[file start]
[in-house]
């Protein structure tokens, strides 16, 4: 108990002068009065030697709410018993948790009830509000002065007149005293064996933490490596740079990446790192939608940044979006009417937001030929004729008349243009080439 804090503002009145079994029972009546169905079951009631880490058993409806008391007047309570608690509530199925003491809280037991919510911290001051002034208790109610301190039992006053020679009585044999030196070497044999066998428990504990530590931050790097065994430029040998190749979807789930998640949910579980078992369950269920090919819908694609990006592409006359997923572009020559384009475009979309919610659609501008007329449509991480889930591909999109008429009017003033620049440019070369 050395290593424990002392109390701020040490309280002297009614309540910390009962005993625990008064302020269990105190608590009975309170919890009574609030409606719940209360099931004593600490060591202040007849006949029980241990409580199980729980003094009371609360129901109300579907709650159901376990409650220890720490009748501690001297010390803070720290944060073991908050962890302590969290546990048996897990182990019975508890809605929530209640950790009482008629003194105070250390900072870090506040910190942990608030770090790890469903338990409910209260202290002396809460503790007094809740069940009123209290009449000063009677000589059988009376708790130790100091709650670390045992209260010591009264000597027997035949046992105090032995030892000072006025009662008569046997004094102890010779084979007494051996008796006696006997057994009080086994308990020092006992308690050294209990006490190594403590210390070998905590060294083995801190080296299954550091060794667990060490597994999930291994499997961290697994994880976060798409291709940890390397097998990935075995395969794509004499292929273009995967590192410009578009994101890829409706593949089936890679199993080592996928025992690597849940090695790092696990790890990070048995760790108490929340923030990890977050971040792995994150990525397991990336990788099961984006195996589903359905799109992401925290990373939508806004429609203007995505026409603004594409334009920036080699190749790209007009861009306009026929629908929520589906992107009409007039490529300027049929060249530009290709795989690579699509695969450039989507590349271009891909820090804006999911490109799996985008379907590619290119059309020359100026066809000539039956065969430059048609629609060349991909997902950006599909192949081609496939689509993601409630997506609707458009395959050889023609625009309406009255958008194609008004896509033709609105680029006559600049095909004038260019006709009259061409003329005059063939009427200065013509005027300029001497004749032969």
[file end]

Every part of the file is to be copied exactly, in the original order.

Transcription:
[in-house]
């Protein structure tokens, strides 16, 4: 108990002068009065030697709410018993948790009830509000002065007149005293064996933490490596740079990446790192939608940044979006009417937001030929004729008349243009080439 804090503002009145079994029972009546169905079951009631880490058993409806008391007047309570608690509530199925003491809280037991919510911290001051002034208790109610301190039992006053020679009585044999030196070497044999066998428990504990530590931050790097065994430029040998190749979807789930998640949910579980078992369950269920090919819908694609990006592409006359997923572009020559384009475009979309919610659609501008007329449509991480889930591909999109008429009017003033620049440019070369 050395290593424990002392109390701020040490309280002297009614309540910390009962005993625990008064302020269990105190608590009975309170919890009574609030409606719940209360099931004593600490060591202040007849006949029980241990409580199980729980003094009371609360129901109300579907709650159901376990409650220890720490009748501690001297010390803070720290944060073991908050962890302590969290546990048996897990182990019975508890809605929530209640950790009482008629003194105070250390900072870090506040910190942990608030770090790890469903338990409910209260202290002396809460503790007094809740069940009123209290009449000063009677000589059988009376708790130790100091709650670390045992209260010591009264000597027997035949046992105090032995030892000072006025009662008569046997004094102890010779084979007494051996008796006696006997057994009080086994308990020092006992308690050294209990006490190594403590210390070998905590060294083995801190080296299954550091060794667990060490597994999930291994499997961290697994994880976060798409291709940890390397097998990935075995395969794509004499292929273009995967590192410009578009994101890829409706593949089936890679199993080592996928025992690597849940090695790092696990790890990070048995760790108490929340923030990890977050971040792995994150990525397991990336990788099961984006195996589903359905799109992401925290990373939508806004429609203007995505026409603004594409334009920036080699190749790209007009861009306009026929629908929520589906992107009409007039490529300027049929060249530009290709795989690579699509695969450039989507590349271009891909820090804006999911490109799996985008379907590619290119059309020359100026066809000539039956065969430059048609629609060349991909997902950006599909192949081609496939689509993601409630997506609707458009395959050889023609625009309406009255958008194609008004896509033709609105680029006559600049095909004038260019006709009259061409003329005059063939009427200065013509005027300029001497004749032969």